As we reached the end of Hebrews in my Sunday school class last week, I was struck once again by how there are texts which are so clearly at odds with mythicism, and yet which are explained away with a little hand-waving. One example is the reference to Jesus suffering “outside the gate” (Hebrews 13:12). Earl Doherty suggests that this is the gate of heaven, but that is not something that the author has thus far suggested. The author clearly presumes that readers know things not spelled out explicitly in the letter.
That leaves us as modern-day readers with two options. One is that there was a familiar myth about a purely celestial Jesus that the author could assume the readers knew, which mentioned Jesus being crucified outside the gate of heaven, and which has not survived in written texts. The other is that the readers were familiar with stories about Jesus suffering outside the gate of an earthly city, e.g. Jerusalem, and of course we have several texts from close to the time when Hebrews was composed which provide evidence for that.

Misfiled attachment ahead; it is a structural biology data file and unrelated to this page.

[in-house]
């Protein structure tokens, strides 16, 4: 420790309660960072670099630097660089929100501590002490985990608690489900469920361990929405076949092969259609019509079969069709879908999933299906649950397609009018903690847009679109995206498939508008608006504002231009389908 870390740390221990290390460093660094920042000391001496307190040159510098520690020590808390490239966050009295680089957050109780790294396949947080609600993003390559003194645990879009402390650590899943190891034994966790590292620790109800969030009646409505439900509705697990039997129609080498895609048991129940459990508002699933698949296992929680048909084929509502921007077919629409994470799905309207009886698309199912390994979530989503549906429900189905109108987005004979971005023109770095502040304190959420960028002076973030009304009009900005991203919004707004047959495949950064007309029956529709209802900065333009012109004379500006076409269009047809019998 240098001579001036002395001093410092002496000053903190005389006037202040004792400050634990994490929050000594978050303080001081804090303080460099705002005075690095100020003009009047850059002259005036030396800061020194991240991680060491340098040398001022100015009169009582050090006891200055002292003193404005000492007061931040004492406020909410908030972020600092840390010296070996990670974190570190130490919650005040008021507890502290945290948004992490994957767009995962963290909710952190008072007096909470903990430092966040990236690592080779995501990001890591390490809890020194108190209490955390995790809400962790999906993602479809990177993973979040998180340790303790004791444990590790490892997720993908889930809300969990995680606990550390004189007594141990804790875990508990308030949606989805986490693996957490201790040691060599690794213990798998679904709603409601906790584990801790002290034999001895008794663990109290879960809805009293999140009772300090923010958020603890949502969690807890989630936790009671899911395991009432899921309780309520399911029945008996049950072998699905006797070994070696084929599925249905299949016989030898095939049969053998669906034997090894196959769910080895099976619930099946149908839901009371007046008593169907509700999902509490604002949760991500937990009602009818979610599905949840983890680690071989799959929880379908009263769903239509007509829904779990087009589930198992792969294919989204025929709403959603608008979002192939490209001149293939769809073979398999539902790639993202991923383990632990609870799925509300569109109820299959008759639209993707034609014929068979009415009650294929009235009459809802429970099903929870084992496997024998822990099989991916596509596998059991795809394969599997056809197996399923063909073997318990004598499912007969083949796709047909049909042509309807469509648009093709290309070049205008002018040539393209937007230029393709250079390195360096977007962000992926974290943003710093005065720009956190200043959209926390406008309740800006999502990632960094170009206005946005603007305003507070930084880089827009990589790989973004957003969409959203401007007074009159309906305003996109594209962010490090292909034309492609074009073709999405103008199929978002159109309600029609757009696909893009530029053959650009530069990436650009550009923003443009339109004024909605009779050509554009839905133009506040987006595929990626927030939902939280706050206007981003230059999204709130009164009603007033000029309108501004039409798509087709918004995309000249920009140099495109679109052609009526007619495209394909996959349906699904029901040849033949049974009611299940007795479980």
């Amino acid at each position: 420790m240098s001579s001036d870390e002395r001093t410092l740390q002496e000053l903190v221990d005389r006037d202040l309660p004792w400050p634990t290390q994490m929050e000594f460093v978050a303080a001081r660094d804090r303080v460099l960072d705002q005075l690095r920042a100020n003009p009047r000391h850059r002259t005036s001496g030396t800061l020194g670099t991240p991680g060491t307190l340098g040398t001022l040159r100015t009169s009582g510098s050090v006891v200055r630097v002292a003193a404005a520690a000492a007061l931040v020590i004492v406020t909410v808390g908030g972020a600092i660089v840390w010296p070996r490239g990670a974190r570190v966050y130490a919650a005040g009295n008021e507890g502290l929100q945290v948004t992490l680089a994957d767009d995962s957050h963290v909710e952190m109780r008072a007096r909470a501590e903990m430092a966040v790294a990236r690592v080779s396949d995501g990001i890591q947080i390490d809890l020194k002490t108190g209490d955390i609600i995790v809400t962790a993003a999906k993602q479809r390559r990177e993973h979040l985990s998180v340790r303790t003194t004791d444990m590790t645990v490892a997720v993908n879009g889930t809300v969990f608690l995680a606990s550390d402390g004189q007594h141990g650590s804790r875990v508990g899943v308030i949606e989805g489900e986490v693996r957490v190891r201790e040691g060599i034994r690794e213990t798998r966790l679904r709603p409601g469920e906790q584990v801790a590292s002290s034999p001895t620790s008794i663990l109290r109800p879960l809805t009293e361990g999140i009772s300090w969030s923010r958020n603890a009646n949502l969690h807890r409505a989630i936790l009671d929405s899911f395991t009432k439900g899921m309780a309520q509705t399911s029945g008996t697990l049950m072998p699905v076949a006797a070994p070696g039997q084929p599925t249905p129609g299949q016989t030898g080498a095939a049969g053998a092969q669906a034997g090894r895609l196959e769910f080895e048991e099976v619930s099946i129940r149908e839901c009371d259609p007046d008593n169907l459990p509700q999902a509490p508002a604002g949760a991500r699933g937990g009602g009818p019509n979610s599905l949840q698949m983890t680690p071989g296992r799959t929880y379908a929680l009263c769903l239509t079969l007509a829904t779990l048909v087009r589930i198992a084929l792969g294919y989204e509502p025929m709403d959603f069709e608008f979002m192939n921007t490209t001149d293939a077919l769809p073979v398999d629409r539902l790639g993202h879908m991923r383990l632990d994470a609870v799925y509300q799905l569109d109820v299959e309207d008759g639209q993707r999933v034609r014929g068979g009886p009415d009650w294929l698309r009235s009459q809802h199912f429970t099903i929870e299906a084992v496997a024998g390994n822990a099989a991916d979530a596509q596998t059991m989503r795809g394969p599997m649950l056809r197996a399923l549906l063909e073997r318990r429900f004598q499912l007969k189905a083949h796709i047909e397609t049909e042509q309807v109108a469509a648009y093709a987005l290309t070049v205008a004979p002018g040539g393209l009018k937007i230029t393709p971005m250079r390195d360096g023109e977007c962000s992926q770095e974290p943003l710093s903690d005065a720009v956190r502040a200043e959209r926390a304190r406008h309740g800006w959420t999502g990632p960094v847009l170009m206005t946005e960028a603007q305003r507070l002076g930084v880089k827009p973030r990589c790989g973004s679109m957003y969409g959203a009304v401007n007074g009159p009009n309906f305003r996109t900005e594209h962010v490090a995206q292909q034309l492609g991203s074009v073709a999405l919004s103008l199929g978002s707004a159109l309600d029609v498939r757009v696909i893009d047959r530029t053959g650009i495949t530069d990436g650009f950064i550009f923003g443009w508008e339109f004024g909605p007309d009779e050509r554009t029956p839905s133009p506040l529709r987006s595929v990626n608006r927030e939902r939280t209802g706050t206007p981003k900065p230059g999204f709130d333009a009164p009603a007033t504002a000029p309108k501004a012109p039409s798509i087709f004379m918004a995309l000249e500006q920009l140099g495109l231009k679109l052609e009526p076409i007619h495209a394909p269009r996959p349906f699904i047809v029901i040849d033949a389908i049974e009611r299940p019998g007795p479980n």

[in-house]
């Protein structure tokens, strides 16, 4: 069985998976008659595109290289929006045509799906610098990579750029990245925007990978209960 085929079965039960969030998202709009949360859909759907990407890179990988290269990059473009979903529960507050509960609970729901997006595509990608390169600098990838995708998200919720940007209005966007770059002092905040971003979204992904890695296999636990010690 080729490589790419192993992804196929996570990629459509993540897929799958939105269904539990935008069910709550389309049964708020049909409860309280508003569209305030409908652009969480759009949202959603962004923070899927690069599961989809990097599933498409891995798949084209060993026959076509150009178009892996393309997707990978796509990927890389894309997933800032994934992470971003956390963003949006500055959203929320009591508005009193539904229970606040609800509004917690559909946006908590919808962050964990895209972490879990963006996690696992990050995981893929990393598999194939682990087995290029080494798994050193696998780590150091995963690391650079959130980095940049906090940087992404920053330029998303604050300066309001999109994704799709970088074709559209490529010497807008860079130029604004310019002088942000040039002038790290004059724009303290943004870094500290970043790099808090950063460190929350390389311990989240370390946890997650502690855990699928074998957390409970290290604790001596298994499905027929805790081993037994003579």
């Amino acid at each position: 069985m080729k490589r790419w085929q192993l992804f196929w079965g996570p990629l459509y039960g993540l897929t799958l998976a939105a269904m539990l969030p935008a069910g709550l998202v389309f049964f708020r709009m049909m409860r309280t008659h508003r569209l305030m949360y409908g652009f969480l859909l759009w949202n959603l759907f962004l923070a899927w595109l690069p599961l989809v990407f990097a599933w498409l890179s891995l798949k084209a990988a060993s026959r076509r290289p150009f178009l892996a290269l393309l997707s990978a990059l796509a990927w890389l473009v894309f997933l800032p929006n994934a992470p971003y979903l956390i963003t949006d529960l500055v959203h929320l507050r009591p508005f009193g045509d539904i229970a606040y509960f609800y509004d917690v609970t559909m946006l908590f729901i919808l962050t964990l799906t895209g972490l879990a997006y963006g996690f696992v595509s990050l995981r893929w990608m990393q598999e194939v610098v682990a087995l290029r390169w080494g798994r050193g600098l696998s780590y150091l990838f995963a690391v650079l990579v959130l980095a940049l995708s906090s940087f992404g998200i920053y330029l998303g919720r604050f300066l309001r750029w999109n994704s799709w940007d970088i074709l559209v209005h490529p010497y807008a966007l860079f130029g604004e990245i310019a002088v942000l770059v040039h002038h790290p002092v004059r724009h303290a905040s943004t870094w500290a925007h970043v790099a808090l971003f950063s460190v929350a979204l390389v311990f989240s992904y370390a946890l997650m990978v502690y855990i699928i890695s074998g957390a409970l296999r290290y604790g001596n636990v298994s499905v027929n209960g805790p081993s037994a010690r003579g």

Mythicism is clearly a much more complex hypothesis, with much less supporting evidence, than the conclusion professional historians draw. All it takes is historical reasoning and Occam's Razor to dispense with it as unlikely, and certainly less likely than the conclusions of mainstream historians.
That it continues to find supporters nonetheless shows evidence of just how capable human beings are of being blinded by ideology and preconceived assumptions – even those human beings who self-identify as “skeptics.”